That trend will be even more pronounced in emergency medicine, which Wiik said would actually be a positive outcome of the pandemic. TransUnion's report found that ED visits for low-acuity concerns are returning slower than those for high-acuity concerns. Visits to emergency departments for coughs, for example, are down 82% from pre-COVID levels, while visits for chest pain are down just 24%.
If that trend continues, it'll pull healthcare costs out of the system and lower costs for employers. ED care is expensive to deliver and is not a cost-effective setting for minor issues, Wiik said.
"Once you realize that the earache or headache or fever or rash is transient and goes away after a couple of days and maybe did not warrant an emergency room visit, as a patient, you're going to behave differently the next time that symptom presents," he said.
Emergency department visits have also been the slowest to recover for Norfolk, Va.-based Sentara Healthcare. The not-for-profit health system's total business on the provider side was down by about 25% from pre-COVID levels in May. But within that, emergency department visits were still down 40%, said Robert Broermann, Sentara's chief financial officer.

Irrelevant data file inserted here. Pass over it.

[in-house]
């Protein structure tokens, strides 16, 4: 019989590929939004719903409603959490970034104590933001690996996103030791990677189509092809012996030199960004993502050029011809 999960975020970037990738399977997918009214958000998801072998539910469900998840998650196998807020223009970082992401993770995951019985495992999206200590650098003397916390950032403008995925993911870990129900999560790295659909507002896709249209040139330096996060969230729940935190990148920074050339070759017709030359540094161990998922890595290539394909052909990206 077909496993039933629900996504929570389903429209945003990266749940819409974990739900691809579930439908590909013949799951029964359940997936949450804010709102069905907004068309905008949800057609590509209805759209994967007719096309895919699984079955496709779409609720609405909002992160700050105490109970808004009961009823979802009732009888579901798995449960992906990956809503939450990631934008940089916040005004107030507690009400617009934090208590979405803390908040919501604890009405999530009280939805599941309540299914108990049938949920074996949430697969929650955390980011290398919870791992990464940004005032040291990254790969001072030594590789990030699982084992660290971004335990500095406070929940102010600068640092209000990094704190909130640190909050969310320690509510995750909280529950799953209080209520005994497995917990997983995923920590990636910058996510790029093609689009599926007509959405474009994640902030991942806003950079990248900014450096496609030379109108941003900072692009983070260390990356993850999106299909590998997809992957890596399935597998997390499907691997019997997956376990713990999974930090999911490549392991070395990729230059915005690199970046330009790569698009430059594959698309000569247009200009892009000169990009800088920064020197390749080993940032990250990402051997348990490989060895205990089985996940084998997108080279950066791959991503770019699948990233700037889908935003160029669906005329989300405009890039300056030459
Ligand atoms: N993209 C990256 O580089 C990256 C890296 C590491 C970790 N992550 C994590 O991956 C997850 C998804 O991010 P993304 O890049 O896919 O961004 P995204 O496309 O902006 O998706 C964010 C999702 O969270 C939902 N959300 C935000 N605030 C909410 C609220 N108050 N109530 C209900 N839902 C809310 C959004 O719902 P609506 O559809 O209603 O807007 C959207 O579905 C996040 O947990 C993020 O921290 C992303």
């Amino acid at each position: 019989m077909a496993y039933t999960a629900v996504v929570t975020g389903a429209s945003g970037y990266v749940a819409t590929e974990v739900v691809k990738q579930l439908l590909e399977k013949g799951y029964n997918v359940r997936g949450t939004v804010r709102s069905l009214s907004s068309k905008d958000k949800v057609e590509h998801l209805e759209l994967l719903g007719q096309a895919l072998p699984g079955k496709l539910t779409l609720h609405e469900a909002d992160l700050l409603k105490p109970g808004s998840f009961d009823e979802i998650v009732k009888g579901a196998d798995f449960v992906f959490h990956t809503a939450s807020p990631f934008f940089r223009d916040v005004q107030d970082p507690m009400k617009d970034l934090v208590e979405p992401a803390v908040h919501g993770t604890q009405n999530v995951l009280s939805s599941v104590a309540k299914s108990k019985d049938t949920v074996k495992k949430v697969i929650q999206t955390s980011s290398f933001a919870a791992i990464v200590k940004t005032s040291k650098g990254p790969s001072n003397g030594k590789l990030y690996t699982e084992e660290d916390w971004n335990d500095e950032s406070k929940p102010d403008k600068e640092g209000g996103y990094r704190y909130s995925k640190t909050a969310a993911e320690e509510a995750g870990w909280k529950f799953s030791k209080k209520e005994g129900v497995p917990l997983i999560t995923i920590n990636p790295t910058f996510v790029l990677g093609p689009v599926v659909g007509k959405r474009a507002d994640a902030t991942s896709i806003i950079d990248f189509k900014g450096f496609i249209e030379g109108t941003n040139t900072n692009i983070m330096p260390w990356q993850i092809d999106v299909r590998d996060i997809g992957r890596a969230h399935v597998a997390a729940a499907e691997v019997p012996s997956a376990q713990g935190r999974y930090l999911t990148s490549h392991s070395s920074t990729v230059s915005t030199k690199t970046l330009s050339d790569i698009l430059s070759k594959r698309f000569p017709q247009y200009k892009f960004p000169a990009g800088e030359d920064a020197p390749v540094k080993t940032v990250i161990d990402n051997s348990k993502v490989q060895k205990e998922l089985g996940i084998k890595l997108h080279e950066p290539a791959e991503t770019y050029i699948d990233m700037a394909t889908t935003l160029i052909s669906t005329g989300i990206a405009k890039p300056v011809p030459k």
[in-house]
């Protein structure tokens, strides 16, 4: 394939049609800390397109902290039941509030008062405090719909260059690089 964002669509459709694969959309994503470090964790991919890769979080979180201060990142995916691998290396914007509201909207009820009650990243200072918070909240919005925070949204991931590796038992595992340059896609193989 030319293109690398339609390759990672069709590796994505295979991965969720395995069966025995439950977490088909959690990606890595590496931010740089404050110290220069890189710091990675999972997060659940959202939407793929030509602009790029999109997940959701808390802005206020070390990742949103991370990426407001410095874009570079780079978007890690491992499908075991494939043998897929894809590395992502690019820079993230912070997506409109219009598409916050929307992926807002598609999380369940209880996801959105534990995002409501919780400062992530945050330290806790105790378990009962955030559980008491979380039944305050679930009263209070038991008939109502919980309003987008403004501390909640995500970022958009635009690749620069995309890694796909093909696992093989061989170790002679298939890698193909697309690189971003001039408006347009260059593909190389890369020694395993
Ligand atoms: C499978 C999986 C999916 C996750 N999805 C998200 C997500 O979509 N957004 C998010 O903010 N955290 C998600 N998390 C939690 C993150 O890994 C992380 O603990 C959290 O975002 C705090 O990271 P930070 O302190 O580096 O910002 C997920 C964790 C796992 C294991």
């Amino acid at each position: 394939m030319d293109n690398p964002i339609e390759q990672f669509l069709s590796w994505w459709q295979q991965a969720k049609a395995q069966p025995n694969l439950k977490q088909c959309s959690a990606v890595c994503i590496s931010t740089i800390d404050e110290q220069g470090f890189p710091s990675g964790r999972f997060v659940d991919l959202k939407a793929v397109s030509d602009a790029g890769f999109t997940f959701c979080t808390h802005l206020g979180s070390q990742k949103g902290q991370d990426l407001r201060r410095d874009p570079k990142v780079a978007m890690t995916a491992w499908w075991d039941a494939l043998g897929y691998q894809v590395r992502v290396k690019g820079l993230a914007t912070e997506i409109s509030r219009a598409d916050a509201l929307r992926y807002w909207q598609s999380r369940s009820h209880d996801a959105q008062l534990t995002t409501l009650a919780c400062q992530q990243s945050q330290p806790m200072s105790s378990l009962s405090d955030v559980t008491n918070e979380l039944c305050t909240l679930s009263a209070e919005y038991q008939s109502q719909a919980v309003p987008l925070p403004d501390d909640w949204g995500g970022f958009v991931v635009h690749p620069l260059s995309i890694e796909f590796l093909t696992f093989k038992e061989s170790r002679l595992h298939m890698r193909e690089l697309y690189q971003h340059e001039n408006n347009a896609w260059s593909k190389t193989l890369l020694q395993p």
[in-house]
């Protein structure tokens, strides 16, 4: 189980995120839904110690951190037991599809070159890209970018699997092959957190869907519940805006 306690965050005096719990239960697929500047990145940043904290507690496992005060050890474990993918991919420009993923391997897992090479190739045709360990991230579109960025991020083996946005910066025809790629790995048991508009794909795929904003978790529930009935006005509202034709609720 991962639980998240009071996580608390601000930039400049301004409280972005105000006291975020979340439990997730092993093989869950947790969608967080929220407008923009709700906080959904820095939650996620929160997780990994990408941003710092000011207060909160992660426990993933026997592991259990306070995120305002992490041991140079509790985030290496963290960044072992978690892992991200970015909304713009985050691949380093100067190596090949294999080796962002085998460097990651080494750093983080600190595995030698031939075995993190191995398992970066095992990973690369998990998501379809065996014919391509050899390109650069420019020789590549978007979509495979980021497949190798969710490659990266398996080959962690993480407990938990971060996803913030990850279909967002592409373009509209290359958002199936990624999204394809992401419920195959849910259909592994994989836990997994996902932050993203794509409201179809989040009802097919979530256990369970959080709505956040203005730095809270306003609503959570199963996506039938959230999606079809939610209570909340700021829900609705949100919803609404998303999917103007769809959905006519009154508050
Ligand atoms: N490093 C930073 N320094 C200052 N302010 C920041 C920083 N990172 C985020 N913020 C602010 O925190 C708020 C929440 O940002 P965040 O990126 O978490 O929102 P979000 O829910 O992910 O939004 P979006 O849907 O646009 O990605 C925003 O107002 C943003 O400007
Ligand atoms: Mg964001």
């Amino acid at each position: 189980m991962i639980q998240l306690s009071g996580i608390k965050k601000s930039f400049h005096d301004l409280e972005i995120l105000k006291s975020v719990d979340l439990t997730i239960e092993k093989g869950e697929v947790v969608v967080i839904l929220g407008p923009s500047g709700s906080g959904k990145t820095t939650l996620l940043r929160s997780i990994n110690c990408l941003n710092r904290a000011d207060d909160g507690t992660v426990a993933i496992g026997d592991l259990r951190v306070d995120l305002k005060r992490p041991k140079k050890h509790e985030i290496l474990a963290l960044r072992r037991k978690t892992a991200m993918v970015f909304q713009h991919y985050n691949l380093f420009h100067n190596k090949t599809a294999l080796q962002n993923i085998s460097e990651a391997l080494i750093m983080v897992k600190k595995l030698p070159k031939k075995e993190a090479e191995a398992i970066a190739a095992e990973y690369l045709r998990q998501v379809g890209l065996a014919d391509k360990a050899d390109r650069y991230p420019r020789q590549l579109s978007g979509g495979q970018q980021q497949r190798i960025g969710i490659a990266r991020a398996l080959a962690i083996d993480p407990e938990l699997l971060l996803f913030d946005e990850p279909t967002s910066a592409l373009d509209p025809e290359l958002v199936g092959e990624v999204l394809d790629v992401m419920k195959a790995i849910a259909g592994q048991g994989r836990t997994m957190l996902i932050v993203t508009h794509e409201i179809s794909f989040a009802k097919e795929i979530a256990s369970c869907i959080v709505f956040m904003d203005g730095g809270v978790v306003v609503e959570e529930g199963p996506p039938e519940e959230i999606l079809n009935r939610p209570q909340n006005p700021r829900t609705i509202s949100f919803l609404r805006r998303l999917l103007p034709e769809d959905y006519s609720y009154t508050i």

"We've slowly been recovering, but the emergency department volumes have been trailing," he said. "Which makes sense. The things where you're not sure if it's a life or death situation but the ED is the most convenient place to be, you could naturally see where people are more reluctant to go."
Also in line with TransUnion's findings, patients who visit Sentara's emergency departments but are not admitted—the low-acuity cases—are still down up to 18% in July, while ED visits for patients who are admitted has "pretty much returned to normal," Broermann said.
About 70% of 100 health system executives surveyed in mid-June said replacing lost patient volume and revenue was their biggest post-pandemic concern, according to the consultancy Advis.
TransUnion's report also found adults are returning for emergency department and outpatient visits faster than children. Adult emergency visits were down 16% during the last week in June from the first week in March, compared with 59% for children. On the outpatient side, adult visits were down 5% in that time and children's visits were down 34%.
Wiik chalks that up to the "mama bear principle": Parents don't want to take their kids in because they're concerned they might contract the coronavirus.